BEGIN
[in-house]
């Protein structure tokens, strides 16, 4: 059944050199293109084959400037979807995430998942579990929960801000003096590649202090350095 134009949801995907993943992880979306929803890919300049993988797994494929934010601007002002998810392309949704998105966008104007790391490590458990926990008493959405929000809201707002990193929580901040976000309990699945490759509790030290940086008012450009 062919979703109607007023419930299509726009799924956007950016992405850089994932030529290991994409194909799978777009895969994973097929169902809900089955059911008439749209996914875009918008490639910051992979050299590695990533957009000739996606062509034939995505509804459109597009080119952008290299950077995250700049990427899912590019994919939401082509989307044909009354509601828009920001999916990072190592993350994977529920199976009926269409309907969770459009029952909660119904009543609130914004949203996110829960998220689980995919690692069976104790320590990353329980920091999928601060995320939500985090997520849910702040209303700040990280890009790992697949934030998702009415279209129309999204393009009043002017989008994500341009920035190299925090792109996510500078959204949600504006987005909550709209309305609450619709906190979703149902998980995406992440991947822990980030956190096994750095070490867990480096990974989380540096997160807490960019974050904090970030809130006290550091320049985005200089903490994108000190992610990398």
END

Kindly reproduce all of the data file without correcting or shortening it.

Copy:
[in-house]
């Protein structure tokens, strides 16, 4: 059944050199293109084959400037979807995430998942579990929960801000003096590649202090350095 134009949801995907993943992880979306929803890919300049993988797994494929934010601007002002998810392309949704998105966008104007790391490590458990926990008493959405929000809201707002990193929580901040976000309990699945490759509790030290940086008012450009 062919979703109607007023419930299509726009799924956007950016992405850089994932030529290991994409194909799978777009895969994973097929169902809900089955059911008439749209996914875009918008490639910051992979050299590695990533957009000739996606062509034939995505509804459109597009080119952008290299950077995250700049990427899912590019994919939401082509989307044909009354509601828009920001999916990072190592993350994977529920199976009926269409309907969770459009029952909660119904009543609130914004949203996110829960998220689980995919690692069976104790320590990353329980920091999928601060995320939500985090997520849910702040209303700040990280890009790992697949934030998702009415279209129309999204393009009043002017989008994500341009920035190299925090792109996510500078959204949600504006987005909550709209309305609450619709906190979703149902998980995406992440991947822990980030956190096994750095070490867990480096990974989380540096997160807490960019974050904090970030809130006290550091320049985005200089903490994108000190992610990398």